In a purely technical sense, games can by studied as a medium by examining the evolution of game technology over time. From the simple graphics of Atari and Pong to the facial recognition software of modern Xbox Kinect consoles, games have come a long way – and there is no sign of slowing down. Virtual reality appears to be the next frontier for games. VR is compelling for the mystery that surrounds it, and the vast amount of potential that the technology holds. There are parallels between the development of virtual reality and the development of artificial intelligence – both are incredibly powerful fields that still have much to be explored, and both have their own haunting possibilities depicted in media. Films like The Matrix (Warner Bros.) portray a conceivable dark side of virtual reality for humans, yet this sort of portrayal might create more of a sense of excitement than a sense of fear. This sense of excitement associated with gaming is key to its growth, as developers feel a constant pressure to innovate without letting games and technologies get stale. If mediums cannot adapt, they die out (think of telegrams, record players, and VHS). Games are a dynamic and living medium that elude compartmentalization and continue to evolve at all times.

It is precisely this elusive nature of the game medium that makes it difficult to evaluate them in a critical context, although it certainly can be done. For many forms of media, like books, films, and music, consumers of content are very aware of an individual creator or other important person (fans will know who wrote the book, who directed the film, who performed the music, etc.). However, game players do not commonly associate their gameplay experience with a certain individual. The technical complexity involved in developing big-time commercial games usually requires massive companies and teams, and the independent developers who make simple games are not usually concerned with individual fame (following the principles of hacker culture). In games, the lack of a central creator or performer imparting a message is liberating. The focus is shifted to the player’s experience – games provide a world in which players can craft their own unique experiences. Some games, like Bioshock Infinite (2K Games), give players difficult ethical choices to evoke emotional responses. Puzzle games like Portal (Valve) and The Company of Myself (Piilonen) often enrich their problem-solving mechanisms with background stories that give the player a narrative context for gameplay. These enriching experiences vary greatly from player to player, and this is the true essence of games as a medium. Games should be evaluated critically for their ability to create a meaningful experience for the player and for their use of the affordances provided by the specific game technology.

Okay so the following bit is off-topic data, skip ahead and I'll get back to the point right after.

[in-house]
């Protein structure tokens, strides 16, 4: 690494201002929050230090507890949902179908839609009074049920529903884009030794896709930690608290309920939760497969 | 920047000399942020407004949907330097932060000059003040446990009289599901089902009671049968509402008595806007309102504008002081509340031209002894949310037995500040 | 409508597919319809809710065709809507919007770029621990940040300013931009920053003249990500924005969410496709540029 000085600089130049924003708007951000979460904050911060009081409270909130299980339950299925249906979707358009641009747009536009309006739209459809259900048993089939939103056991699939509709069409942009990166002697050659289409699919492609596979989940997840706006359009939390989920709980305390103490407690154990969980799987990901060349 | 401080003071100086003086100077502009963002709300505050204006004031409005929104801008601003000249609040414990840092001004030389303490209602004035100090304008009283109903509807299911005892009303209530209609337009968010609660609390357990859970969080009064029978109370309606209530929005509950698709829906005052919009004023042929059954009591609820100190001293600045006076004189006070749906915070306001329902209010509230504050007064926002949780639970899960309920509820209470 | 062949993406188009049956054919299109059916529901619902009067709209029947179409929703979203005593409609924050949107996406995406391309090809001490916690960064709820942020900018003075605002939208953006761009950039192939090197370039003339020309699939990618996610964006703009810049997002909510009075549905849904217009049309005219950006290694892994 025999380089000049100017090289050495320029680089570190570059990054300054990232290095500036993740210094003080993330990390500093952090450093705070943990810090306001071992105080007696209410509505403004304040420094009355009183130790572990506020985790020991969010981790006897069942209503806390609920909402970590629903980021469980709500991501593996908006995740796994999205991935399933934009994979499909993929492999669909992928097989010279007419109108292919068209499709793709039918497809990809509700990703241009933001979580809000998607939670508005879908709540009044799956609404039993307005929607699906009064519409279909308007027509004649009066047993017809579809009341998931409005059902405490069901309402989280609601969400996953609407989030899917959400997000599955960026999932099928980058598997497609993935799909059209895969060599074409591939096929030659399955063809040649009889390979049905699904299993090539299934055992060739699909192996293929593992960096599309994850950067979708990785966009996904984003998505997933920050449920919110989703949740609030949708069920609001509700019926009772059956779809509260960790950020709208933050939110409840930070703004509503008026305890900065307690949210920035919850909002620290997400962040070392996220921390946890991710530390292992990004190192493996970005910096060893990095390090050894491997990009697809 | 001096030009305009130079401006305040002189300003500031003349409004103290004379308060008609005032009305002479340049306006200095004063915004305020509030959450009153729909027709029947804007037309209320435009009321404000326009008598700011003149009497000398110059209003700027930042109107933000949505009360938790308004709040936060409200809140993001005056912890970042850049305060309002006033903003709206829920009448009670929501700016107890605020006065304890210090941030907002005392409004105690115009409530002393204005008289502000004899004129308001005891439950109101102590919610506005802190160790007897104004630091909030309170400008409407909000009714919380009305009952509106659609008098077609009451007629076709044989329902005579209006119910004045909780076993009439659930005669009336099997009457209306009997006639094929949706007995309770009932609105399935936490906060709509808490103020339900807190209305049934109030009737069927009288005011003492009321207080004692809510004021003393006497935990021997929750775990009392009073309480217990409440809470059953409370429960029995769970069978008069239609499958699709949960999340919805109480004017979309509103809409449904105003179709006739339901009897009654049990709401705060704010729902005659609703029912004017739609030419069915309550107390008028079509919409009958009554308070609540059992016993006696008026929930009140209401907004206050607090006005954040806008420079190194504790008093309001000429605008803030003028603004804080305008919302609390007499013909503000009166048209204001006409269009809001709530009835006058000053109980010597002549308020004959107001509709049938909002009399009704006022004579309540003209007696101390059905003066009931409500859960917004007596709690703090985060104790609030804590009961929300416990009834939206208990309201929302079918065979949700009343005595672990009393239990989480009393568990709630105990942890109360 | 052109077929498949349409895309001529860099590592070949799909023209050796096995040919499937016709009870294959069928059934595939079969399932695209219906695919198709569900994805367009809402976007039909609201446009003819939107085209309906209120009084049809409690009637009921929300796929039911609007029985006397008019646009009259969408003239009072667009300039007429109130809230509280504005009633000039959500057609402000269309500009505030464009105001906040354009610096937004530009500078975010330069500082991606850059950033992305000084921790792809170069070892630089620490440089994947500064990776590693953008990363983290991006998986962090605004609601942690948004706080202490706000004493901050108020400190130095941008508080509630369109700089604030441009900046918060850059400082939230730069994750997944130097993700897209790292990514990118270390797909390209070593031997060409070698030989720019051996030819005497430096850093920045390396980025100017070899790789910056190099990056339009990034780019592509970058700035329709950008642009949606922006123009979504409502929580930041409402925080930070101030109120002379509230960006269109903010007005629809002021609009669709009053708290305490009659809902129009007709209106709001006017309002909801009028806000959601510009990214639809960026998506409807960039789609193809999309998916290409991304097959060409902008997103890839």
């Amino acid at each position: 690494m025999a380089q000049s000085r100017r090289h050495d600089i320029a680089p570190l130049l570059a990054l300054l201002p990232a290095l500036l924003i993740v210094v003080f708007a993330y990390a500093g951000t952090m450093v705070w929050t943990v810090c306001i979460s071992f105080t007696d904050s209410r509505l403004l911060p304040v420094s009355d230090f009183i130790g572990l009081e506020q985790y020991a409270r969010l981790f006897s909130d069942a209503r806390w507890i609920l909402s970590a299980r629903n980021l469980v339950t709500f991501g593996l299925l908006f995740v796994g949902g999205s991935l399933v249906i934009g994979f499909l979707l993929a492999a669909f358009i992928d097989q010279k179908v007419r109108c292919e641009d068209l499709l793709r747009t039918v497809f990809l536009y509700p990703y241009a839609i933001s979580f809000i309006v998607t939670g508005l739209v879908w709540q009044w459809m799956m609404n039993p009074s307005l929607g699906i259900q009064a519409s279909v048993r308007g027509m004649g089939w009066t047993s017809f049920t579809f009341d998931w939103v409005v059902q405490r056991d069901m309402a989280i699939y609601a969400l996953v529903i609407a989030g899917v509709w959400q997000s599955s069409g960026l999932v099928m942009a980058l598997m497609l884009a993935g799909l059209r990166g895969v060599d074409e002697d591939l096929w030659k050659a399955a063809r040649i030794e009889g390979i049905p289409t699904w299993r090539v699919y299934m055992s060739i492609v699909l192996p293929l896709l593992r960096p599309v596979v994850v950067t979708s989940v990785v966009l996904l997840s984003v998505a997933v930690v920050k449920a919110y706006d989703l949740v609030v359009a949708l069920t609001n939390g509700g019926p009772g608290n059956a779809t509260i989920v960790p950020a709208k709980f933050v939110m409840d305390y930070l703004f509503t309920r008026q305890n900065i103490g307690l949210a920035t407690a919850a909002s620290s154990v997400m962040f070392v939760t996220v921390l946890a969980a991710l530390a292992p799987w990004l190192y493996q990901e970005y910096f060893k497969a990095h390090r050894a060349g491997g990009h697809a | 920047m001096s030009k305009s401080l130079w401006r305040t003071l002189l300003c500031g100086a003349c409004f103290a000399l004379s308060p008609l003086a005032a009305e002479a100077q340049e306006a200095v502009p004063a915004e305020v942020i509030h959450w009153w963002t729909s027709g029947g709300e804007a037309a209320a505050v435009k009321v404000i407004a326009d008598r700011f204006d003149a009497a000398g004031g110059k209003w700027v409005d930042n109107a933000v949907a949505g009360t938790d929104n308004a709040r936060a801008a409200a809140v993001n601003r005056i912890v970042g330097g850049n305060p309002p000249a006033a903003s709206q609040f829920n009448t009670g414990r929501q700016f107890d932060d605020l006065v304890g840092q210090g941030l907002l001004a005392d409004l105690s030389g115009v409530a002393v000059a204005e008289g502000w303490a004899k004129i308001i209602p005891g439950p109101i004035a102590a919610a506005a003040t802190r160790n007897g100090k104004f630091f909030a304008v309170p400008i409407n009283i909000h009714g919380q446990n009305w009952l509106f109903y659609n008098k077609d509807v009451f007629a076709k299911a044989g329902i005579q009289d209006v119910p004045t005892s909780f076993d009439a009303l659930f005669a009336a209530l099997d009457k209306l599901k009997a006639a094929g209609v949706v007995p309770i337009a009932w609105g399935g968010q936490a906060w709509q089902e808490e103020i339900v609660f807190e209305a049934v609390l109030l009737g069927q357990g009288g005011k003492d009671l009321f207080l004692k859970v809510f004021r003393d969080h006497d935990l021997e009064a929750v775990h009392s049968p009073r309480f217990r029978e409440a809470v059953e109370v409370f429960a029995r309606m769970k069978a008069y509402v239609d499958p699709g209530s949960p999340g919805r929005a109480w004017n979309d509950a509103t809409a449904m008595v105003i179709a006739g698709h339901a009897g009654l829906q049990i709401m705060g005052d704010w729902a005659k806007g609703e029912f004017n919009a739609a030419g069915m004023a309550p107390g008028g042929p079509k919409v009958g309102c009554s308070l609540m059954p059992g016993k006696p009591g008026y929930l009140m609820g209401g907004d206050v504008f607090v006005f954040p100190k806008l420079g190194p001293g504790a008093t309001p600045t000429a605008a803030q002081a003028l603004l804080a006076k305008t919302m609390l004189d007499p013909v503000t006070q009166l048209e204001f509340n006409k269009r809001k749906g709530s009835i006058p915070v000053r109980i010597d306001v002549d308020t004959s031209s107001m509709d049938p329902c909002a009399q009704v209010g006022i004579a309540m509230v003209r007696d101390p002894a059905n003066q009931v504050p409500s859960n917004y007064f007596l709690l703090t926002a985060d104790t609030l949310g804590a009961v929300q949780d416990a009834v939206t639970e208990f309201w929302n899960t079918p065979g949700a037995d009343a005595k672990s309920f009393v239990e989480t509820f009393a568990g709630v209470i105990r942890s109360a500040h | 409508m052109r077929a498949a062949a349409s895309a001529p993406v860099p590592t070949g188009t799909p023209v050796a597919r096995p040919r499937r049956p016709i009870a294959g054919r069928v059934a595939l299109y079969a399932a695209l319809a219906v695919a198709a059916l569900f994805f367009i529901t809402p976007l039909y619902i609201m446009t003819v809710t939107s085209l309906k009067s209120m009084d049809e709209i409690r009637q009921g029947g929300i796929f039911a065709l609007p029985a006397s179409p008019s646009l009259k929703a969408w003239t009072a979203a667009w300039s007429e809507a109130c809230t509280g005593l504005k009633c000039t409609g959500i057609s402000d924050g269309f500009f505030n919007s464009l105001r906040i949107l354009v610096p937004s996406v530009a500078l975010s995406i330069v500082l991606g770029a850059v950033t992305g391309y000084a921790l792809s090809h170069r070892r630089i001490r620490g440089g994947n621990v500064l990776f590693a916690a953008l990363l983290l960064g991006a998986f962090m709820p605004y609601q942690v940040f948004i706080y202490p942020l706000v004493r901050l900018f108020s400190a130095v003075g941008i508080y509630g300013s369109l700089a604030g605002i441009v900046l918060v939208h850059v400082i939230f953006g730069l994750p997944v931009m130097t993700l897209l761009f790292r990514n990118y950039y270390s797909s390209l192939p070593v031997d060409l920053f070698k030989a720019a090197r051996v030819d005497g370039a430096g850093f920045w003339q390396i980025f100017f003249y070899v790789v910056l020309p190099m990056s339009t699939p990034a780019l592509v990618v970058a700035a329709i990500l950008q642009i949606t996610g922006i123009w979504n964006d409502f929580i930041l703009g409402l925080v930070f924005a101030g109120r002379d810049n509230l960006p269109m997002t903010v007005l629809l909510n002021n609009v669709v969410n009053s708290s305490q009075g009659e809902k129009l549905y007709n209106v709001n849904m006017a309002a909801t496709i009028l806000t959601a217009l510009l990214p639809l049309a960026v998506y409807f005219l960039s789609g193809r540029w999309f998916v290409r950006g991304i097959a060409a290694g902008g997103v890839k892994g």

Works Cited:

Bogost, Ian . “Introduction.” How To Do Things With Videogames. Minneapolis: University of Minnesota Press, 2011. 1-8. Print.

Infinity Ward. Call of Duty 4: Modern Warfare. 2007. PC

Nintendo. Legend Of Zelda: Ocarina of Time. 1998. Nintendo 64

NPD Group. “Research Shows $15.39 Billion Spent On Video Game Content In The US In 2013, A 1 Percent Increase Over 2012.” NPD Group, 11 Feb. 2014. Web. <https://www.npd.com/wps/portal/npd/us/news/press-releases/research-shows-15.39-billion-dollars-spent-on-video-game-content-in-the-us-in-2013-a-1-percent-increase-over-2012/>.

Piilonen, Eli. The Company of Myself. 2009. PC

Robinson, Jon. “Pittsburgh 24, Green Bay 20” ESPN.com. ESPN, 1 Feb. 2011. Web. <http://espn.go.com/espn/thelife/videogames/easims?id=6072052>.

Rockstar Games. Grand Theft Auto V. 2013. PC

Rovio. Angry Birds. 2009. iOS

Shaban, Hamza. “Playing War: How the Military Uses Video Games.” The Atlantic. Atlantic Media Company, 10 Oct. 2013. Web. <http://www.theatlantic.com/technology/archive/2013/10/playing-war-how-the-military-uses-video-games/280486/>.

Sykes, Julie M. ““Just” Playing Games? A Look at the Use of Digital Games for Language Learning.” The Language Educator 8.5 (2013): 32-35. Web.

The Matrix. Warner Brothers, 1999.

Valve. Portal. 2007. PC

Wark, McKenzie. Gamer Theory. Cambridge, MA: Harvard UP, 2007. Print.

2K Games. Bioshock Infinite. 2013. PC